On March 28, 2012, Florida Governor Rick Scott signed House Bill 7087 (“HB 7087”), an economic development bill, which includes changes in corporate income tax, credits and incentives, sales and use tax, property tax, severance tax, and oil production tax.
For tax years beginning in 2012, the exemption for banks and savings associations from corporate income or franchise tax is increased from $25,000 to $50,000. In addition, effective March 28, 2012, the property tax exemption for nongovernmental lessees of government-owned property is expanded to include an exemption from intangible tax. Like the exemption from property tax, to qualify, the lessee must perform a qualified governmental, municipal, or public purpose/function. The expansion is retroactive to all governmental leaseholds in existence, as of January 1, 2011, but does not create a right to a refund for any tax, penalty, or interest remitted before March 28, 2012.
HB 7087 creates a new category of oil designated as “mature field recovery oil.” Under the prior law, this oil was subject to the general rate of 8% of gross value. However, effective July 1, 2012, mature field recovery oil will be taxed at the same rate as tertiary oil: 1% on the value of oil $60 and below, 7% on the value of oil above $60 and below $80, and 9% on the value of oil above $80. Mature field recovery oil is any barrel of oil recovered from new wells that begins production after July 1, 2012 in fields that were discovered before 1981. The bill also includes an extension of the current phosphate rock excise tax rate of $1.61 per ton severed until December 31, 2014 and calls for a rate increase to $1.80 per ton severed beginning January 1, 2015.
The changes to the sales and use tax law in HB 7087 include amendments to three exemptions and the addition of two new exemptions. Effective July 1, 2012, the exemption for gas or electricity used for certain agricultural purposes is expanded to include electricity used in a packinghouse or where fruits, vegetables, beef, or pork is prepared for market or to be shipped fresh to wholesalers. The exemption does not include electricity used in retail establishments.
In addition, HB 7087 expands the sales or use tax exemption for machinery and equipment sold to a new or expanding manufacturing facility. To qualify, the new equipment or machinery had to increase the productive output of a manufacturing facility by 10%. Effective July 1, 2012, purchases must increase productive output by 5% to qualify for the exemption.
Effective July 1, 2012, a sales and use tax exemption for equipment and labor to repair or maintain aircraft will be extended to equipment and labor to repair or maintain aircraft with a certified take-off weight of more than 2,000 pounds maximum certified takeoff weight. Previously, the exemption was for equipment and labor used to repair or maintain aircraft with a maximum certified takeoff weight of more than 15,000 pounds. Also effective July 1, 2012, HB 7087 adds a new exemption for chemicals, machinery, parts, and equipment used and consumed in the manufacture or fabrication of aircraft engines and gas turbine engines. Further, HB 7087 exempts the sale or lease of an “accessible taxicab.” An “accessible taxicab” is a chauffeur-driven vehicle for hire that is designed to transport not more than eight passengers and has a lift or ramp that complies with ADA requirements. If the lift or ramp is installed through aftermarket conversion, only the value of the conversion is exempt.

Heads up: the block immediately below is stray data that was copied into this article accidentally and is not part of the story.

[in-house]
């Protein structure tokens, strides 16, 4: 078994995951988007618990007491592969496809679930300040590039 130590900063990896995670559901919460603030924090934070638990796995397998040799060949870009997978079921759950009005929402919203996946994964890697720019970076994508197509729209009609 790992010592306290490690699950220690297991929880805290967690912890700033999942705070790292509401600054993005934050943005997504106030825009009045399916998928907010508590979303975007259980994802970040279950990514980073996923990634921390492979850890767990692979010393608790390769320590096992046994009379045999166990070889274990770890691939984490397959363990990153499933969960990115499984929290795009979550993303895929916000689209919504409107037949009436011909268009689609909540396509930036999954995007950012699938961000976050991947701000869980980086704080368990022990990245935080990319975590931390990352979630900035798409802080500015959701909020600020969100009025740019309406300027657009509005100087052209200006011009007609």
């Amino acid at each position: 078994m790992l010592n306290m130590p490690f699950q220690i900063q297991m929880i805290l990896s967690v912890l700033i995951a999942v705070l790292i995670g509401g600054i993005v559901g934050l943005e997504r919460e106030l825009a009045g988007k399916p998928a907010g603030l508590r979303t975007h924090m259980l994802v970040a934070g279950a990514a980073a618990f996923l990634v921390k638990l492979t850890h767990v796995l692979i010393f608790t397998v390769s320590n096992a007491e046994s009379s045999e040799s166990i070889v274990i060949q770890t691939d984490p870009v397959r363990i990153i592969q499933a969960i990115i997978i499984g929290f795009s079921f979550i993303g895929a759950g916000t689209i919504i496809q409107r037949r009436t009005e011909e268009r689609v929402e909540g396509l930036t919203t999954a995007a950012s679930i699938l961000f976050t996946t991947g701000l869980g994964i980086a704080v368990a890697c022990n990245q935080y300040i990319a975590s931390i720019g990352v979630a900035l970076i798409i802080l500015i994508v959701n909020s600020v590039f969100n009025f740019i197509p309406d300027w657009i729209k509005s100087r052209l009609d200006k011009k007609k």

HB 7087 also enacts a 2012 sales tax holiday, effective from August 3 to August 15. The holiday applies to clothing, footwear, and certain accessories with a sales price of $75 or less and school supplies with a sales price of $15.
The bill amends two existing tax credits that may be used by businesses to offset corporate income and/or sales and use tax. Florida’s Entertainment Industry Credit is extended for one year and is now available until July 1, 2016. In addition, effective July 1, 2012, interactive websites, digital animation, and visual effects projects are productions that qualify a production company for the credit. A company claiming the credit based on an interactive website must create 25 full-time jobs in Florida. Further, the company must prove that it maintained the jobs every year in which the interactive website company claims a credit.
HB 7087 modifies the number of qualified employees that a business must have to be eligible for the Urban High Crime Area Job Tax Credit. To be eligible for the credit, the number of qualified employees employed one year prior to the application must equal or exceed the number of qualified employees on January 1, 2009 or on the date of any previously successful applications for the credit.
Previously, the number of qualified employees employed one year prior to the application had to equal or exceed the number of employees on the application date of previously successful applications. The change is retroactive, and businesses that were denied the credit on or after January 1, 2009, which qualify under the new requirement, are now eligible to refile for a credit. The application must be refiled on or before December 31, 2012. To qualify, the number of qualified employees of the business, on the day the application is refiled, must be equal or exceed the number of qualified employees on the day the denied application was initially filed.
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